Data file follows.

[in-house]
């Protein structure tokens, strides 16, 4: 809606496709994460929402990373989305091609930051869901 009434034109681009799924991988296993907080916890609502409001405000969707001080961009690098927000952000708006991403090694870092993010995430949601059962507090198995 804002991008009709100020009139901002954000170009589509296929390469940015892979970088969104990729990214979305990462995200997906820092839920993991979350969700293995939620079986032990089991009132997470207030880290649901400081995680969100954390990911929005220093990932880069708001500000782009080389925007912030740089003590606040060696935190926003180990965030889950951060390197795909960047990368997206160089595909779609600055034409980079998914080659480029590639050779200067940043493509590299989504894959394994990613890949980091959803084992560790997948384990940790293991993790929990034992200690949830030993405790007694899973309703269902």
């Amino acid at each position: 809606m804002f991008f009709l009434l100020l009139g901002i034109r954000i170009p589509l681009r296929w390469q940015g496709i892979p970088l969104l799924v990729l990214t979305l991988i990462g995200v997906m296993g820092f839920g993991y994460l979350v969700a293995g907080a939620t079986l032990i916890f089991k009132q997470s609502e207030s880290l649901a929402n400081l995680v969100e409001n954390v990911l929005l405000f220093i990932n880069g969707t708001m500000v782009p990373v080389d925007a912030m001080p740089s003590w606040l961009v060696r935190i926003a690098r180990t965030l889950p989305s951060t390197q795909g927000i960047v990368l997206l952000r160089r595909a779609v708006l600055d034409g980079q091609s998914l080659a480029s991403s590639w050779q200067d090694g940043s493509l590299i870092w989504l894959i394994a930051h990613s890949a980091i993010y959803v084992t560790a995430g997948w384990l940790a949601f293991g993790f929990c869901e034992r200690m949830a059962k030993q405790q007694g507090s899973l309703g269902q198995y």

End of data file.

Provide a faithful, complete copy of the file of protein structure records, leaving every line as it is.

[in-house]
């Protein structure tokens, strides 16, 4: 809606496709994460929402990373989305091609930051869901 009434034109681009799924991988296993907080916890609502409001405000969707001080961009690098927000952000708006991403090694870092993010995430949601059962507090198995 804002991008009709100020009139901002954000170009589509296929390469940015892979970088969104990729990214979305990462995200997906820092839920993991979350969700293995939620079986032990089991009132997470207030880290649901400081995680969100954390990911929005220093990932880069708001500000782009080389925007912030740089003590606040060696935190926003180990965030889950951060390197795909960047990368997206160089595909779609600055034409980079998914080659480029590639050779200067940043493509590299989504894959394994990613890949980091959803084992560790997948384990940790293991993790929990034992200690949830030993405790007694899973309703269902």
């Amino acid at each position: 809606m804002f991008f009709l009434l100020l009139g901002i034109r954000i170009p589509l681009r296929w390469q940015g496709i892979p970088l969104l799924v990729l990214t979305l991988i990462g995200v997906m296993g820092f839920g993991y994460l979350v969700a293995g907080a939620t079986l032990i916890f089991k009132q997470s609502e207030s880290l649901a929402n400081l995680v969100e409001n954390v990911l929005l405000f220093i990932n880069g969707t708001m500000v782009p990373v080389d925007a912030m001080p740089s003590w606040l961009v060696r935190i926003a690098r180990t965030l889950p989305s951060t390197q795909g927000i960047v990368l997206l952000r160089r595909a779609v708006l600055d034409g980079q091609s998914l080659a480029s991403s590639w050779q200067d090694g940043s493509l590299i870092w989504l894959i394994a930051h990613s890949a980091i993010y959803v084992t560790a995430g997948w384990l940790a949601f293991g993790f929990c869901e034992r200690m949830a059962k030993q405790q007694g507090s899973l309703g269902q198995y």